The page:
- When is the future that such practices work towards?
- How can we determine what will benefit future generations?
- What is the legacy we will leave behind?
In 2017, Linnaeus University in Kalmar, Sweden, was awarded a UNESCO Chair on Heritage Futures. This is one of eight Chairs in Sweden, and the only one within the cultural sector. Cornelius Holtorf, holder of the UNESCO Chair, alongside a team will continue to generate ideas and work with heritage practitioners in finding answers to these questions and in developing their own professional strategies for the future.
You can read more about the Chair and keep track of activities on the Twitter feed: @UnescoChairLNU
Developing heritage with focus on the future
"Within the global cultural heritage sector, great emphasis is put on saving cultural heritage from destruction. We believe that we must broaden this perspective and create a better understanding of what heritage does under various circumstances. We will ask questions like why these historical objects are to be preserved for the future and which societal challenges they may help the people of the future solving."
Cornelius Holtorf, Professor of Archaeology, UNESCO Chair on Heritage Futures.
Visiting the future
For the first time in the history of Kalmar Country Museum’s work with the time travel method, two groups of participants have been travelling to the year 2068, discussing future heritage and associated key questions about the present. This is one of a series of development projects commissioned by the UNESCO Chair on Heritage Futures.
There is a full report (in swedish) about the lessons learned, but also a short film documenting how a school class travelled to the future (and back). You can watch the film below.
What we do
It is often said that heritage is to be conserved for the benefit of future generations. The UNESCO Chair on Heritage Futures investigates what this may mean in the context of the inherent uncertainty of the future on the one hand and practices associated with different kinds of heritage on the other hand. How is the future being made through the 1972 World Heritage Convention, reconstructions of lost heritage, final repositories of nuclear waste, or the design of a message for the New Horizons spacecraft? When are the futures these practices work towards? How can we best determine what will benefit relevant future generations? What is the actual legacy we will leave behind? The Chair will support heritage practitioners in finding answers to these questions and in developing their own professional strategies for the future.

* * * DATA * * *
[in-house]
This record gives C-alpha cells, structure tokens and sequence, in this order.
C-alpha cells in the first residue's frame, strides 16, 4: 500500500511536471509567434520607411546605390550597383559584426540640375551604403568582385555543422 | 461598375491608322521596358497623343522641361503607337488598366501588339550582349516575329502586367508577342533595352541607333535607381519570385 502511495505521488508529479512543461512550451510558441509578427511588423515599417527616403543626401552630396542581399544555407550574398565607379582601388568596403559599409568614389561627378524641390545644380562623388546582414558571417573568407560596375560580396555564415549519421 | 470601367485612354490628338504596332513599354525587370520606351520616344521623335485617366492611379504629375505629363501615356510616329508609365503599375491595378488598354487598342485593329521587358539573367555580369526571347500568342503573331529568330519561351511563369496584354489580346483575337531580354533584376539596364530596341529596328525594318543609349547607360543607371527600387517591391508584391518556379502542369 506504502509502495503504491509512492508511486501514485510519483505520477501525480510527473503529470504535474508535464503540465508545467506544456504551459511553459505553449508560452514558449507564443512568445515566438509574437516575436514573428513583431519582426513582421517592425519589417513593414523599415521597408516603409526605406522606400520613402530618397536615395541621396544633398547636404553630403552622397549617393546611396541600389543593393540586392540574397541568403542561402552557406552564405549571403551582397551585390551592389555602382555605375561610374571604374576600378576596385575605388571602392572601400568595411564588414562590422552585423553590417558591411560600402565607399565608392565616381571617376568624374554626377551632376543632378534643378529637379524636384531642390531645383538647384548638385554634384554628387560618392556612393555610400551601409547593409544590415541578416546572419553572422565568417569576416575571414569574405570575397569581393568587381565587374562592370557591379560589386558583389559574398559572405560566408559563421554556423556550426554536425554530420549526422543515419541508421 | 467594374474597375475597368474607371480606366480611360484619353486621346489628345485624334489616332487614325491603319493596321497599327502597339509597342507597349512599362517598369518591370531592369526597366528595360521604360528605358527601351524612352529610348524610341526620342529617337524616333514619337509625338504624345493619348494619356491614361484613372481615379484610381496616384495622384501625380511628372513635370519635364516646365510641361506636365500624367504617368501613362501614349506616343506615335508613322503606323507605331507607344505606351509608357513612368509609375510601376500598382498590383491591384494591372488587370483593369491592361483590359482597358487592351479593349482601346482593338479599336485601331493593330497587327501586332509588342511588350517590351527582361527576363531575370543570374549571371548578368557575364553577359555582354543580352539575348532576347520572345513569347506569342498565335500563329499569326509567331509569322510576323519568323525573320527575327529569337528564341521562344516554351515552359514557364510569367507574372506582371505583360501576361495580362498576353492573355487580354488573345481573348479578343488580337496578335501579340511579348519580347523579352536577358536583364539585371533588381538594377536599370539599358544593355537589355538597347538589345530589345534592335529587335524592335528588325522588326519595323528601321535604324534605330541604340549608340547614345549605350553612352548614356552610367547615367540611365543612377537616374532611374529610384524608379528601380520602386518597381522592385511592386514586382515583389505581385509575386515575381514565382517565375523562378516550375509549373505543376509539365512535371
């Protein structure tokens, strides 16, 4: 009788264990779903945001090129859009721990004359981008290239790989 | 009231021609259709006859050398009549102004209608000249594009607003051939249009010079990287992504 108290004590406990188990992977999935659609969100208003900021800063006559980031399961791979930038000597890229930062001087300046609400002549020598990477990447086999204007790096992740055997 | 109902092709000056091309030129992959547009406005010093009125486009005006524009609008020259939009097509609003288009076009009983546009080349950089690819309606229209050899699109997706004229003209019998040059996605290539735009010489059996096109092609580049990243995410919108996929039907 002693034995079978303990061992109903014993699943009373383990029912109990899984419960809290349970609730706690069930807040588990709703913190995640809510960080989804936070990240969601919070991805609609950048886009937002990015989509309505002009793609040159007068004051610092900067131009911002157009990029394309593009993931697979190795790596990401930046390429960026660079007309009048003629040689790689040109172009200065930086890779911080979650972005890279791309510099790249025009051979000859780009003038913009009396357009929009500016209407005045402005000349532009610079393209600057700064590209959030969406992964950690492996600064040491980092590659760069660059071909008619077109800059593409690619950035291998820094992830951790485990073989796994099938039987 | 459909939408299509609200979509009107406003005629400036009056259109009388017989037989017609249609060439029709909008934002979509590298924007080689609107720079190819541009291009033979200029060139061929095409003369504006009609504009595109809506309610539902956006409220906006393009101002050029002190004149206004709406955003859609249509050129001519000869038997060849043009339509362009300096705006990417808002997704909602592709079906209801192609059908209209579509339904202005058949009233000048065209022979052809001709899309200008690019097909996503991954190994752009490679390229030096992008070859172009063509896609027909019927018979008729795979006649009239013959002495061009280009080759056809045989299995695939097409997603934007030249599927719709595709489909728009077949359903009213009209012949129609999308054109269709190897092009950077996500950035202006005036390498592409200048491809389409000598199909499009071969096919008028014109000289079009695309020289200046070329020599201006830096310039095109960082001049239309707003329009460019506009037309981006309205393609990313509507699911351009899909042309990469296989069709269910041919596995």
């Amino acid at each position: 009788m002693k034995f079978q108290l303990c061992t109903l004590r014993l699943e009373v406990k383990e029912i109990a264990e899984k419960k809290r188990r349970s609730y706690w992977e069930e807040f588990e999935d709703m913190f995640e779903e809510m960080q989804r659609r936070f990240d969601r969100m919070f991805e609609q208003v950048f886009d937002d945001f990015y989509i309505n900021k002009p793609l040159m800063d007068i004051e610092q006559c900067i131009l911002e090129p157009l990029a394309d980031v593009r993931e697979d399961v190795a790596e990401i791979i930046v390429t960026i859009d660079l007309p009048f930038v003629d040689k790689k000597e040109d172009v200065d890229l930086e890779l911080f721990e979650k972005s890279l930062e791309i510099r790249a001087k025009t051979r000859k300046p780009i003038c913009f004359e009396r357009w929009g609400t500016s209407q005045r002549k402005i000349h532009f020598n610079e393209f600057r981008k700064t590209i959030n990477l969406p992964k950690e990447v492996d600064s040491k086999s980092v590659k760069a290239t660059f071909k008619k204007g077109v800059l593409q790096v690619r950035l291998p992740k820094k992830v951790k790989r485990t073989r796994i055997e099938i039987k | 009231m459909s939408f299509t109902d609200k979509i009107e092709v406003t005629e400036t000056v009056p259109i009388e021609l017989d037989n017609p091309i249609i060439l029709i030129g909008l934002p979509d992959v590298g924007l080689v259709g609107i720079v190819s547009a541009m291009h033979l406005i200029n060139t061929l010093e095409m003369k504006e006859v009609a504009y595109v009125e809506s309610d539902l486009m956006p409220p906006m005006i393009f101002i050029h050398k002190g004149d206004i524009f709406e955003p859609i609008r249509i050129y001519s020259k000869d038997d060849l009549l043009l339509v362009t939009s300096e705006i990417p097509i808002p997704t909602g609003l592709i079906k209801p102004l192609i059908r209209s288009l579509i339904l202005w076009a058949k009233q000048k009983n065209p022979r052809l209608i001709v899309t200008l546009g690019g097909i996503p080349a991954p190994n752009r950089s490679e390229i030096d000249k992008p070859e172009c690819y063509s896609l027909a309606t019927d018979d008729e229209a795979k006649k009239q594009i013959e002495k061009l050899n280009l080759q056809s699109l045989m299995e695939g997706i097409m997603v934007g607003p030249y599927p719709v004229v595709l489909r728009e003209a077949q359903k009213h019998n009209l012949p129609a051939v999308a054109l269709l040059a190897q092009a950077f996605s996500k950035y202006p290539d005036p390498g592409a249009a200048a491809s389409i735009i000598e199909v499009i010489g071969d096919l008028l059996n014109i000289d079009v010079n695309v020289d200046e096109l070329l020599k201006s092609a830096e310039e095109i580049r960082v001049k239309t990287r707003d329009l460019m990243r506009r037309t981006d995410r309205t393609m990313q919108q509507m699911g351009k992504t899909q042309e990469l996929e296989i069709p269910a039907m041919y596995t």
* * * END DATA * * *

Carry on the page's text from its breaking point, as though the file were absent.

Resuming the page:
Some research and related activities of the Chair are funded as part of the AHRC funded Heritage Futures project based at University College London and directed by Professor Rodney Harrison. This work concerns the question how the uncertainty of the future is conceptualised and managed in various heritage practices and how such practices might be improved by learning from each other. In addition, the Chair will conduct research on other relevant topics, develop a training course on heritage futures for heritage managers around the world, and collaborate in various ways with UNESCO and associated bodies on relevant programmes.
Who we are
Members of the UNESCO Chair on Heritage Futures
Dr Cornelius Holtorf, Professor of Archaeology and holder of the UNESCO Chair on Heritage Futures at Linnaeus University. Director of the Graduate School in Contract Archaeology (GRASCA).
Dr Anders Högberg, Professor of Archaeology at Linnaeus University. Special fields of interest are heritage studies and human cognitive evolution. Associated researcher in Heritage Futures, research on nuclear waste as future heritage.
Ulrika Söderström, PhD student at GRASCA – The Graduate School in Contract Archaeology at Linnaeus University. Special field of interest is use of heritage and archaeological knowledge in sustainable urban development.
Dr Claudio Pescatore, nuclear engineer, previously at the Nuclear Energy Agency (NEA) of the OECD, special field of interest is the preservation of memory. Affiliated Researcher at Linnaeus University.
Dr Sarah May, based at University of Swansea, special field of interest is the way children are used in future discourse. Post-doctoral Research Associate in the Heritage Futures project.
Interview with Cornelius Holtorf
Why are Heritage Futures important today?